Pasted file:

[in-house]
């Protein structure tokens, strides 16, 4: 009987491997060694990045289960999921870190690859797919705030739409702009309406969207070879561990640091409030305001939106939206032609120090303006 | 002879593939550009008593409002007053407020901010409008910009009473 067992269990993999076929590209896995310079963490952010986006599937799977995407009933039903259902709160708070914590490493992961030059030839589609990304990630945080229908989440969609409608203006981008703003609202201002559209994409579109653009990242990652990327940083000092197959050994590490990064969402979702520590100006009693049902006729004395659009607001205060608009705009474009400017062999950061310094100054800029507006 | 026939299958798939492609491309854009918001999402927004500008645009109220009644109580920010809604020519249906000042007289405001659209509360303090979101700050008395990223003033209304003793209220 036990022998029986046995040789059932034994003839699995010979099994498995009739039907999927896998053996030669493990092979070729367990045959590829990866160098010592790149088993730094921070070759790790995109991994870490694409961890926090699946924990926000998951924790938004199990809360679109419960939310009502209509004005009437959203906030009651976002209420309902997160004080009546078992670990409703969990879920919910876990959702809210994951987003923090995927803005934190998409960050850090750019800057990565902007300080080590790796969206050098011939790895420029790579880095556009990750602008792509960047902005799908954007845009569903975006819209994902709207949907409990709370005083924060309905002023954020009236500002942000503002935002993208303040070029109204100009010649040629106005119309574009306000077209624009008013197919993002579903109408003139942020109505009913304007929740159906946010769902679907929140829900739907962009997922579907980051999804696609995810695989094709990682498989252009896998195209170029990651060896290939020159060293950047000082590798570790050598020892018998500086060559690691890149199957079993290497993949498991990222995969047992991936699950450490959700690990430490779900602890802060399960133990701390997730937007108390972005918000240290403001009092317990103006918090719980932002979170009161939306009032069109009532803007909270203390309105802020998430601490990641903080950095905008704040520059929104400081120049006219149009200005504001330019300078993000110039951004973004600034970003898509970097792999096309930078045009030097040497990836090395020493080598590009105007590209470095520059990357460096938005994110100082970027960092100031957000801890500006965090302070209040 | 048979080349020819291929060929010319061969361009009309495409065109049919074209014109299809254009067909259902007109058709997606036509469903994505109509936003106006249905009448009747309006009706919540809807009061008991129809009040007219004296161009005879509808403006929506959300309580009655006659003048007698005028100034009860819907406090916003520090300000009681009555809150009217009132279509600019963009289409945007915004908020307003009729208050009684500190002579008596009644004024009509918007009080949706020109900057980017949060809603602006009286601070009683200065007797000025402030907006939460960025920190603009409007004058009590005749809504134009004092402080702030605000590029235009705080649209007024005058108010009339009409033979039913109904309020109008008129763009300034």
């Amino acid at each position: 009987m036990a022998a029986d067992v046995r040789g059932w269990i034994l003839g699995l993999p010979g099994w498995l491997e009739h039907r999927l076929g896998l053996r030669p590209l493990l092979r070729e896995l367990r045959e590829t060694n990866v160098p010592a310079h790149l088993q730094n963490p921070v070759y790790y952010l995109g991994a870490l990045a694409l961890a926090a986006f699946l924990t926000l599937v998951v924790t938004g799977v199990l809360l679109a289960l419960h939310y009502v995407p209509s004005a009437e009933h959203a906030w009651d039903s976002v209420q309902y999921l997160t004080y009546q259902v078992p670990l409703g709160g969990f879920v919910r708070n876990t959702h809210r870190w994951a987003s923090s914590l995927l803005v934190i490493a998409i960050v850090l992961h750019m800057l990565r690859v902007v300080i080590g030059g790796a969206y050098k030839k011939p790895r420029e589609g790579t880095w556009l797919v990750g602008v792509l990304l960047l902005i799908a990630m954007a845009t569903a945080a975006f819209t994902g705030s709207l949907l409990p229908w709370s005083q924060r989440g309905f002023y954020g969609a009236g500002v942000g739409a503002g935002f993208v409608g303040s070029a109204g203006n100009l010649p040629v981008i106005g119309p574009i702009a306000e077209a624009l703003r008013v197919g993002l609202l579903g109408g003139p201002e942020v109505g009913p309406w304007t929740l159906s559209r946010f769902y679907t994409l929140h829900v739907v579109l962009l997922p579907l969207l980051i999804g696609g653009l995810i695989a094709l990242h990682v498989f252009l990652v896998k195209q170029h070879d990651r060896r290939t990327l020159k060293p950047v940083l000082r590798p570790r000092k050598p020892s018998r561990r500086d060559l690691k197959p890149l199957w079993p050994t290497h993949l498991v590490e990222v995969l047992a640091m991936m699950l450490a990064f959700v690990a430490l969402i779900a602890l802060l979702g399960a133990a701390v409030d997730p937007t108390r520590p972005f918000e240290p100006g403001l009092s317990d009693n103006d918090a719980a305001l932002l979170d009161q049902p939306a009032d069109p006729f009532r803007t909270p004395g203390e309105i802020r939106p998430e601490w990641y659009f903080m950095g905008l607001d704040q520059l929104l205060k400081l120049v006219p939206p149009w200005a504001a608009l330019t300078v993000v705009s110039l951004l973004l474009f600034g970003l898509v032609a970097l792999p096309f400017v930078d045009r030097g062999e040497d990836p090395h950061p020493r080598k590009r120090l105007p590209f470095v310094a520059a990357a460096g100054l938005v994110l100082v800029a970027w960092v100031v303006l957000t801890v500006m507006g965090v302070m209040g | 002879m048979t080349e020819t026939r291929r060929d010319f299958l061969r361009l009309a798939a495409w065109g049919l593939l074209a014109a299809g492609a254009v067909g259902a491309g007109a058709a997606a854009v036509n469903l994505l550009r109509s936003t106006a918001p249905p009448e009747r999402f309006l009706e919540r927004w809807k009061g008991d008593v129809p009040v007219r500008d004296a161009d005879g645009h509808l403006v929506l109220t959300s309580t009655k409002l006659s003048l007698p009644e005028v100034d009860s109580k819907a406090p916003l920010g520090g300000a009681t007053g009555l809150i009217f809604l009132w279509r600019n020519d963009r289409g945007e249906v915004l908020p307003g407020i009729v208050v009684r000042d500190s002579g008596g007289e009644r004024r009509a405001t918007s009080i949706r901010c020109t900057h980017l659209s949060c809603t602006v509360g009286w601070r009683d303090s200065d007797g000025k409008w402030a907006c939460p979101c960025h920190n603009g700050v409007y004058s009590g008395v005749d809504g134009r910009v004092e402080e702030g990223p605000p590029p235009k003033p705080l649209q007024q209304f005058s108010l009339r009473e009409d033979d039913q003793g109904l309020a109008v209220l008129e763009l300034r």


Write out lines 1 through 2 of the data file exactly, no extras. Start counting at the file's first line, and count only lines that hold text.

[in-house]
């Protein structure tokens, strides 16, 4: 009987491997060694990045289960999921870190690859797919705030739409702009309406969207070879561990640091409030305001939106939206032609120090303006 | 002879593939550009008593409002007053407020901010409008910009009473 067992269990993999076929590209896995310079963490952010986006599937799977995407009933039903259902709160708070914590490493992961030059030839589609990304990630945080229908989440969609409608203006981008703003609202201002559209994409579109653009990242990652990327940083000092197959050994590490990064969402979702520590100006009693049902006729004395659009607001205060608009705009474009400017062999950061310094100054800029507006 | 026939299958798939492609491309854009918001999402927004500008645009109220009644109580920010809604020519249906000042007289405001659209509360303090979101700050008395990223003033209304003793209220 036990022998029986046995040789059932034994003839699995010979099994498995009739039907999927896998053996030669493990092979070729367990045959590829990866160098010592790149088993730094921070070759790790995109991994870490694409961890926090699946924990926000998951924790938004199990809360679109419960939310009502209509004005009437959203906030009651976002209420309902997160004080009546078992670990409703969990879920919910876990959702809210994951987003923090995927803005934190998409960050850090750019800057990565902007300080080590790796969206050098011939790895420029790579880095556009990750602008792509960047902005799908954007845009569903975006819209994902709207949907409990709370005083924060309905002023954020009236500002942000503002935002993208303040070029109204100009010649040629106005119309574009306000077209624009008013197919993002579903109408003139942020109505009913304007929740159906946010769902679907929140829900739907962009997922579907980051999804696609995810695989094709990682498989252009896998195209170029990651060896290939020159060293950047000082590798570790050598020892018998500086060559690691890149199957079993290497993949498991990222995969047992991936699950450490959700690990430490779900602890802060399960133990701390997730937007108390972005918000240290403001009092317990103006918090719980932002979170009161939306009032069109009532803007909270203390309105802020998430601490990641903080950095905008704040520059929104400081120049006219149009200005504001330019300078993000110039951004973004600034970003898509970097792999096309930078045009030097040497990836090395020493080598590009105007590209470095520059990357460096938005994110100082970027960092100031957000801890500006965090302070209040 | 048979080349020819291929060929010319061969361009009309495409065109049919074209014109299809254009067909259902007109058709997606036509469903994505109509936003106006249905009448009747309006009706919540809807009061008991129809009040007219004296161009005879509808403006929506959300309580009655006659003048007698005028100034009860819907406090916003520090300000009681009555809150009217009132279509600019963009289409945007915004908020307003009729208050009684500190002579008596009644004024009509918007009080949706020109900057980017949060809603602006009286601070009683200065007797000025402030907006939460960025920190603009409007004058009590005749809504134009004092402080702030605000590029235009705080649209007024005058108010009339009409033979039913109904309020109008008129763009300034």